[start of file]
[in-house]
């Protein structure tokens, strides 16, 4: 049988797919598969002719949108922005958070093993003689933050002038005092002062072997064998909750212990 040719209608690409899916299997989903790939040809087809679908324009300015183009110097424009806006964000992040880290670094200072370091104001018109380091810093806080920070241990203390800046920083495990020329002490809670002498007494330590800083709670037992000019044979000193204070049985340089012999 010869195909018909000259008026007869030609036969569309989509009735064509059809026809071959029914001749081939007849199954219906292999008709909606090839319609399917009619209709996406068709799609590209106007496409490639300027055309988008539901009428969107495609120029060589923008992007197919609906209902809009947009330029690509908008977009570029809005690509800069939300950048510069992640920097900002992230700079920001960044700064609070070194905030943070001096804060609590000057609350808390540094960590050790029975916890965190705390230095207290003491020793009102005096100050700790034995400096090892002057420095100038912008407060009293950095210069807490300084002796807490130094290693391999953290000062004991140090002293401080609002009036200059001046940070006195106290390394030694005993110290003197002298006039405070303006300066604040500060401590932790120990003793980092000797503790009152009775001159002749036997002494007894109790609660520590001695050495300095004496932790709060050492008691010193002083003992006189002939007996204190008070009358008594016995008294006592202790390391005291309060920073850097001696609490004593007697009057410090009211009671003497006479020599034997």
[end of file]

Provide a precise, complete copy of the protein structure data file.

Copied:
[in-house]
């Protein structure tokens, strides 16, 4: 049988797919598969002719949108922005958070093993003689933050002038005092002062072997064998909750212990 040719209608690409899916299997989903790939040809087809679908324009300015183009110097424009806006964000992040880290670094200072370091104001018109380091810093806080920070241990203390800046920083495990020329002490809670002498007494330590800083709670037992000019044979000193204070049985340089012999 010869195909018909000259008026007869030609036969569309989509009735064509059809026809071959029914001749081939007849199954219906292999008709909606090839319609399917009619209709996406068709799609590209106007496409490639300027055309988008539901009428969107495609120029060589923008992007197919609906209902809009947009330029690509908008977009570029809005690509800069939300950048510069992640920097900002992230700079920001960044700064609070070194905030943070001096804060609590000057609350808390540094960590050790029975916890965190705390230095207290003491020793009102005096100050700790034995400096090892002057420095100038912008407060009293950095210069807490300084002796807490130094290693391999953290000062004991140090002293401080609002009036200059001046940070006195106290390394030694005993110290003197002298006039405070303006300066604040500060401590932790120990003793980092000797503790009152009775001159002749036997002494007894109790609660520590001695050495300095004496932790709060050492008691010193002083003992006189002939007996204190008070009358008594016995008294006592202790390391005291309060920073850097001696609490004593007697009057410090009211009671003497006479020599034997």